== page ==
First the Thunderbirds season was canned for the rest of the year.
Now the Nellis air show won’t go on.
Citing budget cuts under the federal sequester law, Nellis Air Force Base officials said Tuesday that they are canceling the Aviation Nation air show, the largest free public event in Nevada, that was scheduled for November.
Airmen and aviation enthusiasts alike aren’t happy about the news.
“Aviation Nation is a very popular event for our community, and I deeply regret our inability to host a Nellis Open House this year,” 99th Air Base Wing Commander Col. Barry Cornish said in a statement released by the base.
“However, due to the effect of the Budget Control Act of 2011 and associated sequestration, the defense budget cuts for fiscal year 2013 are approximately $46 billion by law and must be accomplished by October 2013,” Cornish said.
“To meet this obligation, the U.S. Air Force has prioritized combat readiness over other activities and air shows have been canceled as a result,” he said.
Thunderbird pilots who perform daring, neck-craning loops and breathtaking rolls and the entire 130-member team are naturally disappointed, said Maj. Darrick Lee, the Thunderbirds public information officer.
“We’re disappointed about it, but given the current situation, we understand why it happened,” Lee said Tuesday about the Aviation Nation cancellation. “Sequestration is limiting our ability to communicate our message, and Aviation Nation was a huge part of that.”
The Thunderbirds have just returned to Nellis after a weekend performance in Titusville, Fla., that drew nearly 40,000 spectators. He said the team will continue to practice, but after April 1, flying will be limited to keeping pilots’ certifications current and possibly some training.
Ben Newell, a Nellis spokesman, said because of budget cuts, cancellation of Aviation Nation 2013 “is final and permanent. There is no chance of reversal.”
Newell said though there hasn’t been an Aviation Nation or open house event every single year, this year’s cancellation and the specter of an uncertain future breaks a tradition with a rich history dating to May 17, 1952. About 4,000 visitors came to the base that day to see equipment and aircraft. At the following year’s public event, a squadron of 120 aircraft performed a flyover at the base.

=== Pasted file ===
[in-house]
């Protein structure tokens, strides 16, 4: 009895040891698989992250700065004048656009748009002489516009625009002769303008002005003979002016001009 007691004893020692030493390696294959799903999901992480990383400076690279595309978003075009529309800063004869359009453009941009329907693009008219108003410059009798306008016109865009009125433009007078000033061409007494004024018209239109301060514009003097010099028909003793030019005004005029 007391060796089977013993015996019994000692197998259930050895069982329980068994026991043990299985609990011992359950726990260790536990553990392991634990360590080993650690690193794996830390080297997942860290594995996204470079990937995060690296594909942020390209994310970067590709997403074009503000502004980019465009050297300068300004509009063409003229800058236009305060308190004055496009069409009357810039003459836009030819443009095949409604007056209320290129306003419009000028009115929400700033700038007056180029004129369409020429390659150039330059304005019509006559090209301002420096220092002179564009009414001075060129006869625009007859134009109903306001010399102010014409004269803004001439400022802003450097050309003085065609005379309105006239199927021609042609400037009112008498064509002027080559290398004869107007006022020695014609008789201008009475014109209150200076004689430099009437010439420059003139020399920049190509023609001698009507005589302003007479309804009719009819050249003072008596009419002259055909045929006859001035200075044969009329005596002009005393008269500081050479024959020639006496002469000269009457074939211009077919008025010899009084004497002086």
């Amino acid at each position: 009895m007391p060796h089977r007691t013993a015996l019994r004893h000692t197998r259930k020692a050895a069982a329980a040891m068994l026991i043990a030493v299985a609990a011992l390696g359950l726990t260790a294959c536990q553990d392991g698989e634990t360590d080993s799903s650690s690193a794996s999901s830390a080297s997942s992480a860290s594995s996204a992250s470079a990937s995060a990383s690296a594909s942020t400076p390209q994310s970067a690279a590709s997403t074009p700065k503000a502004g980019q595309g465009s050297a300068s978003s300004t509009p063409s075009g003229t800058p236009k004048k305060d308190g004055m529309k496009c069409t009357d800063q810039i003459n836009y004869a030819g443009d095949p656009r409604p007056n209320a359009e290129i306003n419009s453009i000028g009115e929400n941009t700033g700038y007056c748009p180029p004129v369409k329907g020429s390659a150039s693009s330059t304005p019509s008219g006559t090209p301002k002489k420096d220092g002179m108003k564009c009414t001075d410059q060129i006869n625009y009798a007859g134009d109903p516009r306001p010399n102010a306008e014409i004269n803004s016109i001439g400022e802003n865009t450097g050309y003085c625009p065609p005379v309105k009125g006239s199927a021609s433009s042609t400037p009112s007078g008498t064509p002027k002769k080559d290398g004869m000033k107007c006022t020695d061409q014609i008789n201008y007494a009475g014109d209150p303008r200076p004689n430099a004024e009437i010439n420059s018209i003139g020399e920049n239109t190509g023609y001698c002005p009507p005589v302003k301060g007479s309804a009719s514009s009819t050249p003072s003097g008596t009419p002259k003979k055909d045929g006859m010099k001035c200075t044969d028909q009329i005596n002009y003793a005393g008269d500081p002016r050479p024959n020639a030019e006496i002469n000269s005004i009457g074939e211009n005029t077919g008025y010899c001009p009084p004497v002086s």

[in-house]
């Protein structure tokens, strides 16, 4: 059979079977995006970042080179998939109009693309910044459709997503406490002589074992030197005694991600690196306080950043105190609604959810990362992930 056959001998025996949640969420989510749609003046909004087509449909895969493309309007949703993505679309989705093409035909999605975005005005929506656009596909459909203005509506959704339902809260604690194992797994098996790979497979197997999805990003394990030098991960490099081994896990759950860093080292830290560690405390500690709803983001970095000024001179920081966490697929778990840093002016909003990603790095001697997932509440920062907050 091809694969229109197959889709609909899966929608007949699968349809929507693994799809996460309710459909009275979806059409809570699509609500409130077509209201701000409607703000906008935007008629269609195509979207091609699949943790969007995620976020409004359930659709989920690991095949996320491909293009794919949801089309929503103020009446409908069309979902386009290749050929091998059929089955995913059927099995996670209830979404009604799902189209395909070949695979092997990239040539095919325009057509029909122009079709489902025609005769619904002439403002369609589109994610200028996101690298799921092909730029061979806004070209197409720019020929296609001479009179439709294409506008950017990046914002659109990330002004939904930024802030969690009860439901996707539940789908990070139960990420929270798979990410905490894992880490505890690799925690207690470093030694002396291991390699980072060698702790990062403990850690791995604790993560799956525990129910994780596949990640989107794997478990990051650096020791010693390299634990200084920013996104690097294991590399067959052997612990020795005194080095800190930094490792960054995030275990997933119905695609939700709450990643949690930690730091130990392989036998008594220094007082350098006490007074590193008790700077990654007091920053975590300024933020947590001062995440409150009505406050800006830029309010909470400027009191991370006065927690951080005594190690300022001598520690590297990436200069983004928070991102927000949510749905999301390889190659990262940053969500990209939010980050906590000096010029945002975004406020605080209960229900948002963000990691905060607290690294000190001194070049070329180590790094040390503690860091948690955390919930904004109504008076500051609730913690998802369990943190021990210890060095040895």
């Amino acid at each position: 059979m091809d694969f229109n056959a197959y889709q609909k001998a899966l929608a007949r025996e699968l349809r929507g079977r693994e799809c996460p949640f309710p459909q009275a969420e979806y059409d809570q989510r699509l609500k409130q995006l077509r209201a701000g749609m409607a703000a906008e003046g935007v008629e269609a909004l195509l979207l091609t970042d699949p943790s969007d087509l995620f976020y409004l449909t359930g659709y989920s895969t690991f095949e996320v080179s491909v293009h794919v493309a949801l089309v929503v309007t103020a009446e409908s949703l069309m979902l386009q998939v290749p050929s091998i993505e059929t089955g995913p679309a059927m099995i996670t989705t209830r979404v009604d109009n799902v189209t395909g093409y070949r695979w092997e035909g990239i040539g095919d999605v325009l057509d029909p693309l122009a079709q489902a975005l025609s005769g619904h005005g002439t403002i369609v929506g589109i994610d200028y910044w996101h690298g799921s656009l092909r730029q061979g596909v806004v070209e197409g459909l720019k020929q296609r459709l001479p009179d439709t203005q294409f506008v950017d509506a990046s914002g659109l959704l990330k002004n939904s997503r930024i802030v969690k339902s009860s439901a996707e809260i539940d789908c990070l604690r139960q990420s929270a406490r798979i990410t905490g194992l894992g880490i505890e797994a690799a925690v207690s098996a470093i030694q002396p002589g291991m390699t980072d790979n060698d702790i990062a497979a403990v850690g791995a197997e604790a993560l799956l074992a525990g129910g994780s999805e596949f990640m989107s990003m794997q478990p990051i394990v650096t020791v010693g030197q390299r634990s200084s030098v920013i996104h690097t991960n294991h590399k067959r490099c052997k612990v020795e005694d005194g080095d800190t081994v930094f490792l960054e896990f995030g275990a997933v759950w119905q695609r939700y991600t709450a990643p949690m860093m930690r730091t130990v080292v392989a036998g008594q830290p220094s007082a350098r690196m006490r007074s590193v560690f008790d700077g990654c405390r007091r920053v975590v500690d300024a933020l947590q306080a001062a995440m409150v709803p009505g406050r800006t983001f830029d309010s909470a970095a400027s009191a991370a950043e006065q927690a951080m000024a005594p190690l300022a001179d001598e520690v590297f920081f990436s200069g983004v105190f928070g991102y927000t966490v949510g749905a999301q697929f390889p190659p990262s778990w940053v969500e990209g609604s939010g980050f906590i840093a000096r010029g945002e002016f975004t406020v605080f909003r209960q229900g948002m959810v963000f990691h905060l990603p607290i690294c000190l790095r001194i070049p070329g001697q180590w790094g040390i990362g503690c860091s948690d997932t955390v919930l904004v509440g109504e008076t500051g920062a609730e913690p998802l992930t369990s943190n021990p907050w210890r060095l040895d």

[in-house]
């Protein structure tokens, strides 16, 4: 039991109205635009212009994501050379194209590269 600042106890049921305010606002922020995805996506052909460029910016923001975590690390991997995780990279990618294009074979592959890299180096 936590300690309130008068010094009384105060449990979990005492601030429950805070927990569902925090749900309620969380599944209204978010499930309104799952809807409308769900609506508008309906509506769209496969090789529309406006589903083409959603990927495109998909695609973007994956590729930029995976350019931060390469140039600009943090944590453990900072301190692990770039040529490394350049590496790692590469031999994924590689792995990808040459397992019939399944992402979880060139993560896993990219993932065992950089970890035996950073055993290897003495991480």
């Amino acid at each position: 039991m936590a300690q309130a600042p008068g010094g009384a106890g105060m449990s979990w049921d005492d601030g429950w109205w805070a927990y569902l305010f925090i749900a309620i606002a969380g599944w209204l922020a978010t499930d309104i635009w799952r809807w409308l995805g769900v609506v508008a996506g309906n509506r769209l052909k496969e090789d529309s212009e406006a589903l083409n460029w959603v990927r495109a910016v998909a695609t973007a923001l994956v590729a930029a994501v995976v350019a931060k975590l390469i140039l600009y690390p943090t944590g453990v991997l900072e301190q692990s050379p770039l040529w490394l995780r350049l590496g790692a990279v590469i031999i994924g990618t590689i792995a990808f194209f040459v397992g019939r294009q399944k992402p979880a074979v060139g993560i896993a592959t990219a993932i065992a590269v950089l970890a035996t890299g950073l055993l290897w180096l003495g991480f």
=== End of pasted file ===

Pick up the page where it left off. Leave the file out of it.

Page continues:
The Air Force typically spends about $300,000 to hold the Nellis open house and host the Aviation Nation air show, which was scheduled for Nov. 9-10.
Drawing a crowd of 135,000 last year, including 21,060 from out of town, the air show contributed more than $19 million to the local economy, Aviation Nation air show Director Dave Edwards has said.
A private Las Vegas-based organization, the American Airpower Foundation, offered to help sponsor this year’s air show but couldn’t come up with enough funding.
Foundation President David M. Radcliffe said, “It’s a shame Aviation Nation has been canceled, but it’s indicative of these tremendous cuts in training and flying hours the Air Force is making.”
Radcliffe estimates the real cost of putting on Aviation Nation is “in the ball park of $800,000, counting operations, maintenance and fuel.”
“The unfortunate thing is sequestration is going to decimate the Air Force,” he said.
The red, white and blue Thunderbirds F-16 Fighting Falcons are the main attraction at Aviation Nation. The team is marking its 60th anniversary this year after having performed in 4,400 air shows in 50 states and 60 countries. The team formed at Luke Air Force Base, Ariz., in 1953 and moved to Nellis in 1956.
This is the first year the Thunderbirds season has been halted because of budget cuts.
In his statement, Cornish said the Las Vegas community “has provided phenomenal support to Nellis Air Force Base and its airmen.”
Because of belt-tightening, Air Force leaders directed active-duty, Reserve and National Guard units to cease all aviation support to the public March 13. This put a halt to air shows, trade shows, flyovers, orientation flights, heritage aircraft flights, F-22 Raptor demonstration flights and open houses .
Mandatory spending cuts that took effect March 1 because the Obama administration and Congress couldn’t agree on how to reduce the $16.6 trillion deficit have taken a heavy toll on Nellis Air Force Base.
In addition to canceling Aviation Nation and the Thunderbirds schedule, the Red Flag air combat training exercise, which ended this month, might be the last for the foreseeable future.
Contact reporter Keith Rogers at email@example.com or 702-383-0308.